"I really appreciate the opportunity to become certified," said Chris Kielsgard. "This gives us the prospect of moving up to higher positions within the county," he said.
"What is really great is that our certifications are not just for us," Chris Porter said. "It's for the county as a whole. Now we can do more to assist the county in reaching its environmental goals. I feel great about that." Previously, Chris Porter took erosion and sediment (E&S) control classes to learn how to prevent destruction of property and natural resources caused by "soil erosion, sedimentation and nonagricultural runoff from regulated land-disturbing activities. Erosion caused by excessive water runoff is one of the most severe types of erosion in developing areas," according to the Virginia Department of Environmental Quality.
The NGICP class was five days in length that concluded with a 141-question exam with a pass or fail outcome. "The classes were really good," Paul Dutilly said. "The instructors were very knowledgeable. I'm really grateful for this continuing education that enables us to do our jobs better, and opens a career path for us," he said.
With this certification, these employees are better equipped to inspect bio-retention and low impact development installations and other stormwater management facilities. All of which supports the Municipal Separate Storm Sewer System or MS4 permit obligations.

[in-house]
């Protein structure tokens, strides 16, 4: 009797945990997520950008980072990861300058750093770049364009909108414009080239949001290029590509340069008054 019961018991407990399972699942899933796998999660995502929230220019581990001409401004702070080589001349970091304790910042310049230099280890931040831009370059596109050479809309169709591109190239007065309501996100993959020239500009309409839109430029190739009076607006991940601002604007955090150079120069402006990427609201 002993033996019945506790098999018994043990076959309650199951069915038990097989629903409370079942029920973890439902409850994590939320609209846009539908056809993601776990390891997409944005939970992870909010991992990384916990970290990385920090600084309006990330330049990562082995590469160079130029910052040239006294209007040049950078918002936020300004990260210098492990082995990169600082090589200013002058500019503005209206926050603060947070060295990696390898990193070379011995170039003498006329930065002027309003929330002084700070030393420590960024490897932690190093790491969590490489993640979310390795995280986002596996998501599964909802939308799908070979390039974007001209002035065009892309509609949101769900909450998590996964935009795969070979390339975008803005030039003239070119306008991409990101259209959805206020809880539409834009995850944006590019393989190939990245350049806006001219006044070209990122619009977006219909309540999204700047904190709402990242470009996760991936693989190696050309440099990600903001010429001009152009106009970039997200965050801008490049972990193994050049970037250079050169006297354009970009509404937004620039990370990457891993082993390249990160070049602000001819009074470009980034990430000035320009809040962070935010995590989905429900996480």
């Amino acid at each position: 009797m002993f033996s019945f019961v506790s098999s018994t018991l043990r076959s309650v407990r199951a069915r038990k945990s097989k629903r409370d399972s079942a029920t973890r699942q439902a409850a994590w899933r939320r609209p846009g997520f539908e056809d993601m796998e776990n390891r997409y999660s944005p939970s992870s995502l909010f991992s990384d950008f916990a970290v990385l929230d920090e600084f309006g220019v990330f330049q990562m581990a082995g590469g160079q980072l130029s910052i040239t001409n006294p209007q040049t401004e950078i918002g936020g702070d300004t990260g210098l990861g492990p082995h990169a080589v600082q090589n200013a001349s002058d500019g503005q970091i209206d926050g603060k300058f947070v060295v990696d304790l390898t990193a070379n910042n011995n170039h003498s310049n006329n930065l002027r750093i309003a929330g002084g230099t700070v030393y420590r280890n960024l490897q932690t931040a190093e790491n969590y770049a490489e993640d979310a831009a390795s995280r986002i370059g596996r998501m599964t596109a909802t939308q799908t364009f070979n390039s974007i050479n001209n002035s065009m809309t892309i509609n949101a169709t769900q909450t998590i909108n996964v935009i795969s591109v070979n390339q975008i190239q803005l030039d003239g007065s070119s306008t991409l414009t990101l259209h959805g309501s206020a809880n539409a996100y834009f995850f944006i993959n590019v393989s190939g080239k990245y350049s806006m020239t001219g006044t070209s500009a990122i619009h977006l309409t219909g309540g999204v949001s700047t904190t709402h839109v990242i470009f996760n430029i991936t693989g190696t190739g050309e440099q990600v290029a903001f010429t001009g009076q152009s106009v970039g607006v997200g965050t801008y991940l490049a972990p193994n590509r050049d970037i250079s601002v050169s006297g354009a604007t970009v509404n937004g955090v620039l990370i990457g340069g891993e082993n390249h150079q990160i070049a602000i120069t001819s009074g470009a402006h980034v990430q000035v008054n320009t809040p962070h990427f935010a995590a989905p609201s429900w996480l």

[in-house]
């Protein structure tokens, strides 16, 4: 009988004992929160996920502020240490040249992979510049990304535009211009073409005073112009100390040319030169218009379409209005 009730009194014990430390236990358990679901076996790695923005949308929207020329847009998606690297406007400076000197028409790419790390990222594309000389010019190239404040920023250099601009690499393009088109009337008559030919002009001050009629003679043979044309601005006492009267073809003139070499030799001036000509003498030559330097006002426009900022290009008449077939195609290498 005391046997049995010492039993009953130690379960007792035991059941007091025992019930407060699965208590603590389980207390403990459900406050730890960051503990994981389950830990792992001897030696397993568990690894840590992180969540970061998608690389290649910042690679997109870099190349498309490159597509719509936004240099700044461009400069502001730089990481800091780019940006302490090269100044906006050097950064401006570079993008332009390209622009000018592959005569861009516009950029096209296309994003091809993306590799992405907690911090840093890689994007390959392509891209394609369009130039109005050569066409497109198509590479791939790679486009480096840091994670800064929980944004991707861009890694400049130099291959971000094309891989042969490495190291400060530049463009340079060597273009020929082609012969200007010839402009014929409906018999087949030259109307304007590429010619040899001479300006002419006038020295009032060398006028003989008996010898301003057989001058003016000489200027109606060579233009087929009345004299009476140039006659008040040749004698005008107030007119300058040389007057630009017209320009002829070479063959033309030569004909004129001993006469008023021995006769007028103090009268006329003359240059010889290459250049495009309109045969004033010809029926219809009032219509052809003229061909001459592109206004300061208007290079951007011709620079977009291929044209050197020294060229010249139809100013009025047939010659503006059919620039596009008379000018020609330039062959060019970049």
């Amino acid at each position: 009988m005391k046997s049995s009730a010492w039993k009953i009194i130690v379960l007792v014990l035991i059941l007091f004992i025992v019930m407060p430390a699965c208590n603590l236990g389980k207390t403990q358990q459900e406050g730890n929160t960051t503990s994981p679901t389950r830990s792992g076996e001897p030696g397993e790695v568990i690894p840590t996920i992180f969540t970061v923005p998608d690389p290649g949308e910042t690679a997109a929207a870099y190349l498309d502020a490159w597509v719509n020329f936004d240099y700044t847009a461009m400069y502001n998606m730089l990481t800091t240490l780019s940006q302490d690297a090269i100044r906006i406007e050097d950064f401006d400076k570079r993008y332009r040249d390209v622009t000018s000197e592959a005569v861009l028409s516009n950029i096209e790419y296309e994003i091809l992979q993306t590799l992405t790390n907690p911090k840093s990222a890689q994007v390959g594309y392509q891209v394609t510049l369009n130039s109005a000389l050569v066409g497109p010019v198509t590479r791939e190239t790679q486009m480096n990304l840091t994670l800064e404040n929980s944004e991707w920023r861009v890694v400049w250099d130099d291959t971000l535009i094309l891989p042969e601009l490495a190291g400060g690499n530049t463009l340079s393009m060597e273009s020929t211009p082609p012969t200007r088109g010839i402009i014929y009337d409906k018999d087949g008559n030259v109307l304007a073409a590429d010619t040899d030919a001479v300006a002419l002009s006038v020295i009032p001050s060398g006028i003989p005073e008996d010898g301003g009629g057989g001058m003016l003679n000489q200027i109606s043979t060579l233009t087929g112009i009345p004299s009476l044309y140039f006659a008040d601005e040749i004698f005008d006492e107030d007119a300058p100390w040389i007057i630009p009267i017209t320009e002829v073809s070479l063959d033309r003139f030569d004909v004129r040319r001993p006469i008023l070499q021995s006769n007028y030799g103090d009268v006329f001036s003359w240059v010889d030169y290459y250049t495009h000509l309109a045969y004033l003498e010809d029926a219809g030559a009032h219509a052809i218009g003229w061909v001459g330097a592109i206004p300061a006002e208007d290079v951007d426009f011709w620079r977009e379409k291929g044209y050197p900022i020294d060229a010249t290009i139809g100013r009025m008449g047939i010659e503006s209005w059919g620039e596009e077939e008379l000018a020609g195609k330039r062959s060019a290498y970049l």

"The notion of green infrastructure as a mindset will mean the long-term reduction of the necessity for maintenance," Chris Kielsgard said. "An environment that cleanses itself, or brings developed areas back to their natural state, is good for everyone. It's about conservation and preservation of the environment," Chris said. "All of which benefits Fairfax County residents and the Chesapeake Bay."
There are plenty of additional advantages of green infrastructure, according to the NGICP web site:
- Creates a more pleasant environment by creating "green" features (collections of trees, bushes, and plants) distributed throughout developed areas
- Reduces the amount of 'dark surface' that collects and holds solar heat and allows new opportunities for trees and bushes to create shade; both of these reduce the "heat island effect" in cities and developed areas
- Reduces the overall stormwater volume that is conveyed to local streams and rivers which reduces the overall risk of flooding and erosion
- Provides treatment by filtering or removing stormwater pollutants such as heavy metals, nutrients, sediment, and pathogens from runoff, which helps protect local streams, and rivers
- Temporarily stores stormwater locally to be used by trees and vegetation, reducing the amount of potable water that is needed for watering and irrigation
- Creates pervious surfaces that absorb rain and runoff, allowing water to penetrate into the soil and replenish groundwater aquifers
- Increases community green space which encourages more outdoor recreation
- Contributes to urban renewal
- Creates new long term green jobs to perform construction, inspection and maintenance of green infrastructure.
Caption: NGICP certificate winners are (left to right) Paul Dutilly, Shawn Jones, Chris Porter and Chris Kielsgard.
Contact: Irene Haske,
Department of Public Works and Environmental Services
703-324-5821, TTY 711